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Corner Chair

Place Made:
Southside Virginia United States of America
Date Made:
walnut –yellow pine
HOA: 33 1/4; WOA: 17 3/8
Accession Number:
DESCRIPTION: Corner chair; square legs; flat curved and shaped arms with circular handleholds; applied crest; back splats are vase shaped; box stretchers.

STYLE: This chair is part of a large group attributed to an anonymous shop in Southside Virginia. The chairs are characterized by having splats seated in an open mortise cut into the rear seat rail. After the splat was glued and nailed into the mortise, the opening was filled with small blocks of secondary wood (usually pine). As seen here, corner chairs in this group often do not have a molded shoe attached to the rear rail.

HALIFAX CONNECTION: The lack of a molded shoe is typical of corner chairs from Halifax and Mecklenburg counties in Southside Virginia. Similar parallels exist between case pieces from the two areas, largely as a result of the widespread dissemination of the Petersburg style.

The chair descended in the family of John Lewis (1720-1794), who was born in New Kent County, Virginia, and grew up at his father’s plantation, “The Byrd,” located on Byrd Creek in Goochland County. In 1770, John patented 1146 acres on the Dan River in Pittsylvania and Halifax Counties and moved to that area, naming his plantation “The Byrd.” He also acquired large tracts of land in neighboring Caswell County, North Carolina. Lewis married his first cousin, Mildred Lewis, of Belvoir Plantation in Albemarle County, Virginia, and later her sister, Jane (Lewis) Meriwether.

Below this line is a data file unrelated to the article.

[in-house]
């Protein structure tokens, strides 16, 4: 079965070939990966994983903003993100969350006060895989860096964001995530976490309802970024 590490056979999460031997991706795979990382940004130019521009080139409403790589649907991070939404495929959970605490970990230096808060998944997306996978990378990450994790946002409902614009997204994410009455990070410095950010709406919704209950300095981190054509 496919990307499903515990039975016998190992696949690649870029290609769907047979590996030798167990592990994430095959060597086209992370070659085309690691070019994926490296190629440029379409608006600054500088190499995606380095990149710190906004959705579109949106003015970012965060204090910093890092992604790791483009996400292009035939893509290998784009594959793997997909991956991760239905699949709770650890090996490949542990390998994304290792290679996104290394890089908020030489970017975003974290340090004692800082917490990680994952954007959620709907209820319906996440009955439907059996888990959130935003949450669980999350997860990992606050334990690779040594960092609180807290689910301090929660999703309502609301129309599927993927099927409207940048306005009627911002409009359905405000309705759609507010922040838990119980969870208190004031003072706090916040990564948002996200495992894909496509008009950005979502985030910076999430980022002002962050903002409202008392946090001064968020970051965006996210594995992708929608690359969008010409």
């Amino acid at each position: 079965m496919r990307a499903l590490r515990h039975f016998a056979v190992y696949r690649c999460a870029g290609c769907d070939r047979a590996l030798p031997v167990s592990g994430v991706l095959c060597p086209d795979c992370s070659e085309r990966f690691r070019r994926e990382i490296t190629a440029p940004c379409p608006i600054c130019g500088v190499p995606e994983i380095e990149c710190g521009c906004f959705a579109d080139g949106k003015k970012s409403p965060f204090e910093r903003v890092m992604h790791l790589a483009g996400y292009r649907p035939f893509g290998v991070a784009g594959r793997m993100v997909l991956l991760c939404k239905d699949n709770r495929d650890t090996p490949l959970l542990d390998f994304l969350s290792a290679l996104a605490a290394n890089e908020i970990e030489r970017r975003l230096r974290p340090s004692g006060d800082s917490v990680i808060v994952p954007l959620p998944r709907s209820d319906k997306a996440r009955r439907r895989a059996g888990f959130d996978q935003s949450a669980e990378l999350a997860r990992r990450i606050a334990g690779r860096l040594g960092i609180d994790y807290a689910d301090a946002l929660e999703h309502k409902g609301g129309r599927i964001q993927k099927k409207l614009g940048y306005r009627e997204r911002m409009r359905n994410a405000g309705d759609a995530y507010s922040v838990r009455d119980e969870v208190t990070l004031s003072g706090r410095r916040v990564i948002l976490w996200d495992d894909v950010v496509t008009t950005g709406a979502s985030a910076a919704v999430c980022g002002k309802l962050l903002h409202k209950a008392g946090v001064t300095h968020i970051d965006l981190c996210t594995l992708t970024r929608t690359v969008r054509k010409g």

The chair subsequently descended in the family of Lewis’s granddaughter, Lucy Meriwether (Lewis) Walker (1804-1874) of Caswell County, North Carolina, and was gifted to MESDA by her direct descendant, Lucy Meriwether Lewis Morgan.

Credit Line:
Gift of Miss Lucy M. L. Morgan